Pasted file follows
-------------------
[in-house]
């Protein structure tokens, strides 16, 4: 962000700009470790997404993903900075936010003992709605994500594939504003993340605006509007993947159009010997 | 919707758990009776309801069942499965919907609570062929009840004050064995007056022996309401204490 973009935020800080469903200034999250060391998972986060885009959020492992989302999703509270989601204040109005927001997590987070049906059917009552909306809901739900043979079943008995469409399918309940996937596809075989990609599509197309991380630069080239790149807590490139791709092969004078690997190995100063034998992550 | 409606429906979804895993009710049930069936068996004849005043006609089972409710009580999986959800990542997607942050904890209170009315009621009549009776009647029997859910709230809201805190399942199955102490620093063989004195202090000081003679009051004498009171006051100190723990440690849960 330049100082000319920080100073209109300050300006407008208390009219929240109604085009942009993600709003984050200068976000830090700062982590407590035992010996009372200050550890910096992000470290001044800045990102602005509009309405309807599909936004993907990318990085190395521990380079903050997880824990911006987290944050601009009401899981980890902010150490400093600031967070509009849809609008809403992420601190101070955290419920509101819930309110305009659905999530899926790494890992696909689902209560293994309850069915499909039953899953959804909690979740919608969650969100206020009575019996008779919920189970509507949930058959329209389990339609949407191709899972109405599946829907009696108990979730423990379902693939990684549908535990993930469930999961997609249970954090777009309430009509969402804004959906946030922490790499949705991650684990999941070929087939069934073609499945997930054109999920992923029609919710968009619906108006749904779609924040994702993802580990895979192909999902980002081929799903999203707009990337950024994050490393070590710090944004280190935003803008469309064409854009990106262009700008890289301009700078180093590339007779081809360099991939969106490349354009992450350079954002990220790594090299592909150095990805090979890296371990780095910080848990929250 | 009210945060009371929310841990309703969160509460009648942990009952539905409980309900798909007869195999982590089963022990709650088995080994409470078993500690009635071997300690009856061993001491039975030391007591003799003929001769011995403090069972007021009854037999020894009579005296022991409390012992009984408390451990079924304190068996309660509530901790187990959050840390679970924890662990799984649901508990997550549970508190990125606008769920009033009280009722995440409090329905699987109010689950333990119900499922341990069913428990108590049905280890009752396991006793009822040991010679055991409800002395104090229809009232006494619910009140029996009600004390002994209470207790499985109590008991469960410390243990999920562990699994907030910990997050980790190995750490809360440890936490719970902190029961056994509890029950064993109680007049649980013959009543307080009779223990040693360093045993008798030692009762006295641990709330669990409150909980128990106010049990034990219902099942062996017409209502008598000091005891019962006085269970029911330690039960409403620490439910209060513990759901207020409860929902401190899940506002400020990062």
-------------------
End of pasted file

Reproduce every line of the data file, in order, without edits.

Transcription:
[in-house]
């Protein structure tokens, strides 16, 4: 962000700009470790997404993903900075936010003992709605994500594939504003993340605006509007993947159009010997 | 919707758990009776309801069942499965919907609570062929009840004050064995007056022996309401204490 973009935020800080469903200034999250060391998972986060885009959020492992989302999703509270989601204040109005927001997590987070049906059917009552909306809901739900043979079943008995469409399918309940996937596809075989990609599509197309991380630069080239790149807590490139791709092969004078690997190995100063034998992550 | 409606429906979804895993009710049930069936068996004849005043006609089972409710009580999986959800990542997607942050904890209170009315009621009549009776009647029997859910709230809201805190399942199955102490620093063989004195202090000081003679009051004498009171006051100190723990440690849960 330049100082000319920080100073209109300050300006407008208390009219929240109604085009942009993600709003984050200068976000830090700062982590407590035992010996009372200050550890910096992000470290001044800045990102602005509009309405309807599909936004993907990318990085190395521990380079903050997880824990911006987290944050601009009401899981980890902010150490400093600031967070509009849809609008809403992420601190101070955290419920509101819930309110305009659905999530899926790494890992696909689902209560293994309850069915499909039953899953959804909690979740919608969650969100206020009575019996008779919920189970509507949930058959329209389990339609949407191709899972109405599946829907009696108990979730423990379902693939990684549908535990993930469930999961997609249970954090777009309430009509969402804004959906946030922490790499949705991650684990999941070929087939069934073609499945997930054109999920992923029609919710968009619906108006749904779609924040994702993802580990895979192909999902980002081929799903999203707009990337950024994050490393070590710090944004280190935003803008469309064409854009990106262009700008890289301009700078180093590339007779081809360099991939969106490349354009992450350079954002990220790594090299592909150095990805090979890296371990780095910080848990929250 | 009210945060009371929310841990309703969160509460009648942990009952539905409980309900798909007869195999982590089963022990709650088995080994409470078993500690009635071997300690009856061993001491039975030391007591003799003929001769011995403090069972007021009854037999020894009579005296022991409390012992009984408390451990079924304190068996309660509530901790187990959050840390679970924890662990799984649901508990997550549970508190990125606008769920009033009280009722995440409090329905699987109010689950333990119900499922341990069913428990108590049905280890009752396991006793009822040991010679055991409800002395104090229809009232006494619910009140029996009600004390002994209470207790499985109590008991469960410390243990999920562990699994907030910990997050980790190995750490809360440890936490719970902190029961056994509890029950064993109680007049649980013959009543307080009779223990040693360093045993008798030692009762006295641990709330669990409150909980128990106010049990034990219902099942062996017409209502008598000091005891019962006085269970029911330690039960409403620490439910209060513990759901207020409860929902401190899940506002400020990062």